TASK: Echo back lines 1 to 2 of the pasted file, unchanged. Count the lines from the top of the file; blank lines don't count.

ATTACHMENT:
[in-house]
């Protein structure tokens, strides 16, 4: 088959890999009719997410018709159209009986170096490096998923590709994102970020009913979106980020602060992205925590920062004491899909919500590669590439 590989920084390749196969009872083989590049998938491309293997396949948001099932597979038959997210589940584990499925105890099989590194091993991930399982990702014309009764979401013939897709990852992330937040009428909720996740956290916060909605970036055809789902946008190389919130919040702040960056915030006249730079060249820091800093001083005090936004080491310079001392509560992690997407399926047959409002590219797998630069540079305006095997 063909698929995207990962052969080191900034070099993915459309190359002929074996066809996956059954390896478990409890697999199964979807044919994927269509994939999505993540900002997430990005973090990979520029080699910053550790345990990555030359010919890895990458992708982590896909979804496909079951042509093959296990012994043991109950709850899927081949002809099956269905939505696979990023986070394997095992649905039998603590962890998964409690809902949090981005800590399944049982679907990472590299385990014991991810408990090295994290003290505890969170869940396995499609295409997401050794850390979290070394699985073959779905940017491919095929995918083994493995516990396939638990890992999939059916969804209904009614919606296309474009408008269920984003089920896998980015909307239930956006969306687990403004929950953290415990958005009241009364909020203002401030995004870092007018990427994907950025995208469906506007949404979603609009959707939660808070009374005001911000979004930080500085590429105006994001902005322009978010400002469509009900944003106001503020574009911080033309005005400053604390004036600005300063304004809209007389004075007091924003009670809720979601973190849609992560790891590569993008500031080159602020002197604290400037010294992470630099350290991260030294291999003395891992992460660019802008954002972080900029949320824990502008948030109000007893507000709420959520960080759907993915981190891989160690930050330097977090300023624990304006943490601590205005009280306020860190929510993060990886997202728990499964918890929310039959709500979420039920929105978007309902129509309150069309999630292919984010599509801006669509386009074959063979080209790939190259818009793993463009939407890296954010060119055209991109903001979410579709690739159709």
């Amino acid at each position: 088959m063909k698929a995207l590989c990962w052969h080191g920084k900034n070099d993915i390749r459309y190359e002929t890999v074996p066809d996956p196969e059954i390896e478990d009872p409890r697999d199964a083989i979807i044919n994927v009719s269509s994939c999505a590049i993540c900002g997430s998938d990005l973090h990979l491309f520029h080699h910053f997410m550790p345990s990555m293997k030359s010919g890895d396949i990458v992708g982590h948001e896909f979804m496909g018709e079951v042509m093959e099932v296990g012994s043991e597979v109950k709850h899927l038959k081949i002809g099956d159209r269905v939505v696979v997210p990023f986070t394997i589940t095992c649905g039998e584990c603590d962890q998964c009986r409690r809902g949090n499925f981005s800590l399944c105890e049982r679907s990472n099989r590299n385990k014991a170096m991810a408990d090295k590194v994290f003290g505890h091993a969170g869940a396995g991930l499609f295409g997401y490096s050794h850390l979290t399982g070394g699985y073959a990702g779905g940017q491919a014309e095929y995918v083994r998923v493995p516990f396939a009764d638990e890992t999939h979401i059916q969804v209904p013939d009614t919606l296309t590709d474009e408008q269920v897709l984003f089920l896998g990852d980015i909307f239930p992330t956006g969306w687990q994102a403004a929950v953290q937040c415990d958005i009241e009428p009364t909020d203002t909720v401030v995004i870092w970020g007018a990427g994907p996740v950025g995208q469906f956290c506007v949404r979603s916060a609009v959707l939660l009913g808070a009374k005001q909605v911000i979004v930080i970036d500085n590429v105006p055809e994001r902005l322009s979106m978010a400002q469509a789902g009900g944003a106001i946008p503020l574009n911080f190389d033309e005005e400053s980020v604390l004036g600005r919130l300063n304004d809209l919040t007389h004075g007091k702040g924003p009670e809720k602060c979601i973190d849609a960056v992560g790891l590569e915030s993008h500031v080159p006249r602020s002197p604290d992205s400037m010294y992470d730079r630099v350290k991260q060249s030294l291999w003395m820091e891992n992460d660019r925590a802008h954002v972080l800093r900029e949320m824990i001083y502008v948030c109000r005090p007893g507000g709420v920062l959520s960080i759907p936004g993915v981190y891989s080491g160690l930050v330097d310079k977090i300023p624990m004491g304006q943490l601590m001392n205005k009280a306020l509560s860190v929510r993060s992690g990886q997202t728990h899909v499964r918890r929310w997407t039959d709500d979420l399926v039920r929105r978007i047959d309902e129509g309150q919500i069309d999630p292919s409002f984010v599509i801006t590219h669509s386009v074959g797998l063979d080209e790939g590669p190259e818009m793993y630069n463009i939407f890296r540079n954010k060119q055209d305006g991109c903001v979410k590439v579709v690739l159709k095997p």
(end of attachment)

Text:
[in-house]
């Protein structure tokens, strides 16, 4: 088959890999009719997410018709159209009986170096490096998923590709994102970020009913979106980020602060992205925590920062004491899909919500590669590439 590989920084390749196969009872083989590049998938491309293997396949948001099932597979038959997210589940584990499925105890099989590194091993991930399982990702014309009764979401013939897709990852992330937040009428909720996740956290916060909605970036055809789902946008190389919130919040702040960056915030006249730079060249820091800093001083005090936004080491310079001392509560992690997407399926047959409002590219797998630069540079305006095997 063909698929995207990962052969080191900034070099993915459309190359002929074996066809996956059954390896478990409890697999199964979807044919994927269509994939999505993540900002997430990005973090990979520029080699910053550790345990990555030359010919890895990458992708982590896909979804496909079951042509093959296990012994043991109950709850899927081949002809099956269905939505696979990023986070394997095992649905039998603590962890998964409690809902949090981005800590399944049982679907990472590299385990014991991810408990090295994290003290505890969170869940396995499609295409997401050794850390979290070394699985073959779905940017491919095929995918083994493995516990396939638990890992999939059916969804209904009614919606296309474009408008269920984003089920896998980015909307239930956006969306687990403004929950953290415990958005009241009364909020203002401030995004870092007018990427994907950025995208469906506007949404979603609009959707939660808070009374005001911000979004930080500085590429105006994001902005322009978010400002469509009900944003106001503020574009911080033309005005400053604390004036600005300063304004809209007389004075007091924003009670809720979601973190849609992560790891590569993008500031080159602020002197604290400037010294992470630099350290991260030294291999003395891992992460660019802008954002972080900029949320824990502008948030109000007893507000709420959520960080759907993915981190891989160690930050330097977090300023624990304006943490601590205005009280306020860190929510993060990886997202728990499964918890929310039959709500979420039920929105978007309902129509309150069309999630292919984010599509801006669509386009074959063979080209790939190259818009793993463009939407890296954010060119055209991109903001979410579709690739159709």